Kelly Block and the Bloc
MPs from all parties took home prizes at Maclean’s fourth annual Parliamentarians of the Year awards ceremony held in the West Block. For the fourth time in a row, Nova Scotia NDP MP Peter Stoffer won for Most Collegial. (Stoffer said he voted for Liberal whip Rodger Cuzner, a fellow Nova Scotian, who came in second.) Ted Menzies got the prize for Hardest Working MP. It was the first year the Bloc won awards: Gilles Duceppe for Most Knowledgeable and Robert Bouchard for Best Represents Constituents. There was even a joke that the party was on a roll when it was announced that Saskatchewan Conservative Kelly Block had won for Rising Star. Toronto Liberal MP Bob Rae won for Best Orator, which was not surprising since he seems to be one of the few MPs who can ask a question in the House without reading from a piece of paper and can even do a follow-up question that takes into account the answer he just got from the government. The big winner of the night, though, was Transport Minister John Baird, who was named Parliamentarian of the Year.
Attending the awards ceremony was Baird’s mother, Marianne Anderson. Anderson told Capital Diary she tapes question period every day and watches it in the evening. Besides her son, her favourite people to watch in QP are Liberal MP Hedy Fry and NDP Leader Jack Layton. Also there to honour Baird was his Grade 7 teacher Kay Stanley, who happens to be Tory Senate leader Marjory LeBreton’s sister. “John was a very curious student,” said Stanley, who is credited with getting Baird into politics. Stanley used to have a phone in her classroom because she was head of the local teachers’ federation. But she was also heavily involved with the Progressive Conservative party and once received a call during class from then-PC leader Joe Clark. That really impressed Baird. “I never thought my sister and John would end up in cabinet together,” says Stanley. LeBreton said Baird always calls her “Marg, like in The Simpsons. So I call him Homer.” Laureen Harper, who often has Baird as her date at Ottawa social functions, was also at the party. When Stephen Harper famously surprised guests at the National Arts Centre by playing the piano, Mrs. Harper said Baird got a text from a friend saying: “It’s a real drag when your date’s husband shows up.” The night of the awards, Baird had a fundraiser scheduled in his riding so he sent Defence Minister Peter MacKay there in his place. Labour Minister Lisa Raitt, who was at the Maclean’s awards ceremony, said she learned that Baird has two stories he tells every time at fundraisers. She said that when she heard one of them the first time, “I thought it was the funniest joke I ever heard and I believed it as a true story.” Baird describes going to a rickety old house no one ever hits while campaigning in the dead of winter. The person opens the door and says, “Who are you and why are you bothering me? I hate everything to do with the government.” Baird’s punchline? “I’m Dalton McGuinty and I’m here to get your vote for the Liberal party.” Baird’s award wasn’t without controversy. According to Toronto Liberal MP Rob Oliphant, “Anyone who has such great disdain for Parliament and parliamentary procedure makes it an embarrassing evening for Maclean’s. It makes a mockery of the contest.” Though Newfoundland Liberal MP Scott Simms noted that, “given the fact Parliament is immature, maybe it’s a good choice. Despite the bravado, Baird is an approachable guy. But I once called him a blowfish in the House.”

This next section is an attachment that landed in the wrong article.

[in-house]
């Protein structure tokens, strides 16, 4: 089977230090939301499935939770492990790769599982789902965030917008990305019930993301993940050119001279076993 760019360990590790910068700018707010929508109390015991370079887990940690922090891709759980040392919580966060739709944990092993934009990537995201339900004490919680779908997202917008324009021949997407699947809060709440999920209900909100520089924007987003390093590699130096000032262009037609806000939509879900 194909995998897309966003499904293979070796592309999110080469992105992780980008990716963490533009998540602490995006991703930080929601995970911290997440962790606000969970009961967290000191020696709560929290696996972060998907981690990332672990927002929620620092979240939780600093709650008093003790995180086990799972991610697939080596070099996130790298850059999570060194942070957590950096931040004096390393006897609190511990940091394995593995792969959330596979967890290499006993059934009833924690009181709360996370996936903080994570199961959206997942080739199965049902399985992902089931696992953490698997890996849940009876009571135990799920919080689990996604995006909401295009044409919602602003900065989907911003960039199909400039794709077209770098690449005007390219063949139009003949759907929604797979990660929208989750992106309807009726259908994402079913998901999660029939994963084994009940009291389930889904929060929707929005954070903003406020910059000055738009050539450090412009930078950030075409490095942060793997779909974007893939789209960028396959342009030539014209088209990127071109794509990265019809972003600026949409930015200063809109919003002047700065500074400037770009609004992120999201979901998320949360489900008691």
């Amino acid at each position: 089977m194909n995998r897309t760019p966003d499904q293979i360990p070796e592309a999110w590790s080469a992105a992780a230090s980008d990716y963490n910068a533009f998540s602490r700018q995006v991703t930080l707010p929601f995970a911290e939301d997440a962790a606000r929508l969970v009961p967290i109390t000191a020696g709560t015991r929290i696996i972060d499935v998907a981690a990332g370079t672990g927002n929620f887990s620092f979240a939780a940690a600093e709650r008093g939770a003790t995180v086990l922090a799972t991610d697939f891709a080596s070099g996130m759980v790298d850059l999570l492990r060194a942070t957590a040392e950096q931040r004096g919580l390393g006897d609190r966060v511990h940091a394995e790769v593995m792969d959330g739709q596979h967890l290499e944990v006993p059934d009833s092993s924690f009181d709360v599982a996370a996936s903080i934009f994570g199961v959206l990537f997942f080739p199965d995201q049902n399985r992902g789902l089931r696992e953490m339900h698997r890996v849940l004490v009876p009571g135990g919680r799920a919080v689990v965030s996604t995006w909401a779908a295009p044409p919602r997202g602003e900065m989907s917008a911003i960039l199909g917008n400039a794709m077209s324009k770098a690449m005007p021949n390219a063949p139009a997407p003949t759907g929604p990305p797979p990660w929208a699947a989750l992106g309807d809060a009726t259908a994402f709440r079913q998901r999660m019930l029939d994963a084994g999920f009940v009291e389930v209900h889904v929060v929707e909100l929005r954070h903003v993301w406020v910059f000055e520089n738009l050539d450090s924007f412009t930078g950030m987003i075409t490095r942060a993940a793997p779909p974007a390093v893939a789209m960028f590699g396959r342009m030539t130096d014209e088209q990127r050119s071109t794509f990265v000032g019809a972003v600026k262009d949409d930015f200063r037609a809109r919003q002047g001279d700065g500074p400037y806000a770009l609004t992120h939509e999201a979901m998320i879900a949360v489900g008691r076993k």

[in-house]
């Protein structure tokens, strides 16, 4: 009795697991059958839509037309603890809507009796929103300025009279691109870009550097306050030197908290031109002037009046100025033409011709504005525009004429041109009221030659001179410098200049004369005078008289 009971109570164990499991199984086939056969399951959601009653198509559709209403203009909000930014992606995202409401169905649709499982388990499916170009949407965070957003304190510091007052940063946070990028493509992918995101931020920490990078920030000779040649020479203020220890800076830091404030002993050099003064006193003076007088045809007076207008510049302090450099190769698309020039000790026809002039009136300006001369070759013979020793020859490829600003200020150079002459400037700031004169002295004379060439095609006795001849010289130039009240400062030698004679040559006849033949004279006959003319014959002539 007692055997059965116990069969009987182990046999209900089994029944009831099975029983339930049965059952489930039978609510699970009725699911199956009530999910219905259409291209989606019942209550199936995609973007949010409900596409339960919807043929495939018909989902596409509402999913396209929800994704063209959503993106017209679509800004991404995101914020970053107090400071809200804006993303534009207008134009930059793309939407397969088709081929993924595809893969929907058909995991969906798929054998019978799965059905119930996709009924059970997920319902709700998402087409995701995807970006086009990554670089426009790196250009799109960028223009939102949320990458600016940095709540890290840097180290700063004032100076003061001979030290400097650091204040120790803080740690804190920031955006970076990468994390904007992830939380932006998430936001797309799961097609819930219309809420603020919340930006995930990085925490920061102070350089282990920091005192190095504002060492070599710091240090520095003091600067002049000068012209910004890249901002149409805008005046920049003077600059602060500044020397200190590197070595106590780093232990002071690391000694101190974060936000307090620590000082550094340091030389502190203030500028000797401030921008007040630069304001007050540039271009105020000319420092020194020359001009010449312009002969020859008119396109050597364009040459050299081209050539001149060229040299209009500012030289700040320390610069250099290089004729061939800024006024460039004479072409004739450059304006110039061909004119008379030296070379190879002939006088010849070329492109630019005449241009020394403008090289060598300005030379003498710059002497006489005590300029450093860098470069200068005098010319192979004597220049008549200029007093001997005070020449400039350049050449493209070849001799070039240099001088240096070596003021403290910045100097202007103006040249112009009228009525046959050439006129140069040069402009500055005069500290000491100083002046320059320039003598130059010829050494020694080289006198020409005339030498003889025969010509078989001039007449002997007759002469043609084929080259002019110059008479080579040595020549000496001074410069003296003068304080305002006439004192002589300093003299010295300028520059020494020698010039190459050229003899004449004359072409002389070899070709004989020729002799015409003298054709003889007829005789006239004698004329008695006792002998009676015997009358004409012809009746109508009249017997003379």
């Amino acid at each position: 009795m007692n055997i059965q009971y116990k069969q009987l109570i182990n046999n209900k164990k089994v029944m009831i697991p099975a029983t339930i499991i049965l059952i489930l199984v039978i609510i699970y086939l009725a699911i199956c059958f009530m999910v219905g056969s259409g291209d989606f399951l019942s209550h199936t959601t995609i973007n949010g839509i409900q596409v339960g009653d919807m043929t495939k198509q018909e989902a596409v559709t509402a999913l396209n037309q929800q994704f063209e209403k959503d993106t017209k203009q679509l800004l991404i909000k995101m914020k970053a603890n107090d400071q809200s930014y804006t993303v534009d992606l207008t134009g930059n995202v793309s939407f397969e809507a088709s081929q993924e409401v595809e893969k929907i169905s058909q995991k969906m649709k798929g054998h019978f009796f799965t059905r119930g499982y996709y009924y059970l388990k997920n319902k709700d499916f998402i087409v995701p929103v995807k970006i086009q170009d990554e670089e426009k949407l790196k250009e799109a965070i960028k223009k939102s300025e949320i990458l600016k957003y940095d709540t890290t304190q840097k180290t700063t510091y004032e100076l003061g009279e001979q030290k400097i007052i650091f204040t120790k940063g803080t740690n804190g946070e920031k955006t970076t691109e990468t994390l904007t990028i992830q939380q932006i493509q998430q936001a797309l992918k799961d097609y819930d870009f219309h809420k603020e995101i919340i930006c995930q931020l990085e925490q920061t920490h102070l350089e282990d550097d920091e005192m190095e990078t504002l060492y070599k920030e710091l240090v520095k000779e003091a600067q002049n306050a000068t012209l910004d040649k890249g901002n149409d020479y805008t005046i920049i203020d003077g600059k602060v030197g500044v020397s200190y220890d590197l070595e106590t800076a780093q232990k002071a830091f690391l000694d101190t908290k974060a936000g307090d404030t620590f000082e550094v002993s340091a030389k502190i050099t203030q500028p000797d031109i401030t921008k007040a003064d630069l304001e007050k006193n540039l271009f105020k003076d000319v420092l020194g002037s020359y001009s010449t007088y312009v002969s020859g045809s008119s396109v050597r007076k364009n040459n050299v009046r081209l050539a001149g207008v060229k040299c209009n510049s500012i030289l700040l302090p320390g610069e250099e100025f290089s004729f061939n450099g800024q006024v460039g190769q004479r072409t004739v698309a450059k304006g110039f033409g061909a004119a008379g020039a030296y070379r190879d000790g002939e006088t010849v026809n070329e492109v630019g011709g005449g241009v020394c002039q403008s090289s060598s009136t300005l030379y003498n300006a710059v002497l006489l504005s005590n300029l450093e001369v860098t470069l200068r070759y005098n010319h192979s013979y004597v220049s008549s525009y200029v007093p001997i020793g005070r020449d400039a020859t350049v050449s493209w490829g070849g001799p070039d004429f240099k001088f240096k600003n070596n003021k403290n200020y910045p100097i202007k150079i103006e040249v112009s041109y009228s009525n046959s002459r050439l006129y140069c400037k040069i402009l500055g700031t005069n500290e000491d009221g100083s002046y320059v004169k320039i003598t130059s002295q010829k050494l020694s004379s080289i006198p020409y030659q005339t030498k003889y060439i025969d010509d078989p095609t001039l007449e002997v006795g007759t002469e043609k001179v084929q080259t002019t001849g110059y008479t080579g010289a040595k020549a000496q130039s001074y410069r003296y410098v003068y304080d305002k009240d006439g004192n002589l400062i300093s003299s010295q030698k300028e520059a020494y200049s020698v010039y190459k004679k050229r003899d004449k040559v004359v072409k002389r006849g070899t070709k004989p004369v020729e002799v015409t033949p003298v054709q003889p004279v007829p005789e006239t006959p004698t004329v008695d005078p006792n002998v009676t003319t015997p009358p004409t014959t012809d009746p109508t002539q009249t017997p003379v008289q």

The MP and the pilots
Tory MP Patrick Brown hosted a special reception in the West Block for Air Canada’s pilots union. There are more than 200 Air Canada pilots who live in Barrie, Ont., the city Brown represents. That’s because pilots, Brown explained, must live close to the airport they work out of and Barrie is near Toronto’s Pearson International Airport. The Barrie pilots have a monthly pub night and a hockey league. Brown says Barrie is nicknamed “Terminal 4,” a reference to when Pearson had three terminals.
Jason Kenney couldn’t stop laughing
During a scrum on his immigration bill, Immigration Minister Jason Kenney was told that Liberal MP Jim Karygiannis, an outspoken MP who at times rubs people the wrong way, was complaining that had the bill in its current form been around when he immigrated to Canada from Greece, he would not have been allowed into the country. A cheeky journalist immediately asked, “Will the bill be retroactive?” Kenney started to crack up and couldn’t continue.
One ballroom, two very different days
The Council of Arab League Ambassadors in Ottawa held a celebration to showcase their countries in the Fairmont Château Laurier ballroom. Tables were set up highlighting a variety of Middle Eastern cultures, though Palestinian representatives kept their table empty as a sign of mourning for the aid flotilla that attempted to reach Gaza. The honoured guest was Senate Speaker Noël Kinsella. Treasury Board President Stockwell Day’s aide noted that the previous day the room had been made kosher by rabbis because Israeli PM Benjamin Netanyahu was supposed to have had an event there but had to return to Israel early to deal with the flotilla crisis.
The Maclean’s Parliamentarians of the Year party was sponsored by TD Bank Financial Group, Pfizer Canada, the Cable Public Affairs Channel (CPAC), the Canadian Medical Association, the Canadian Wireless Telecommunications Association and Wayne Gretzky Estates winery and was hosted in association with the Historica-Dominion Institute and L’actualité.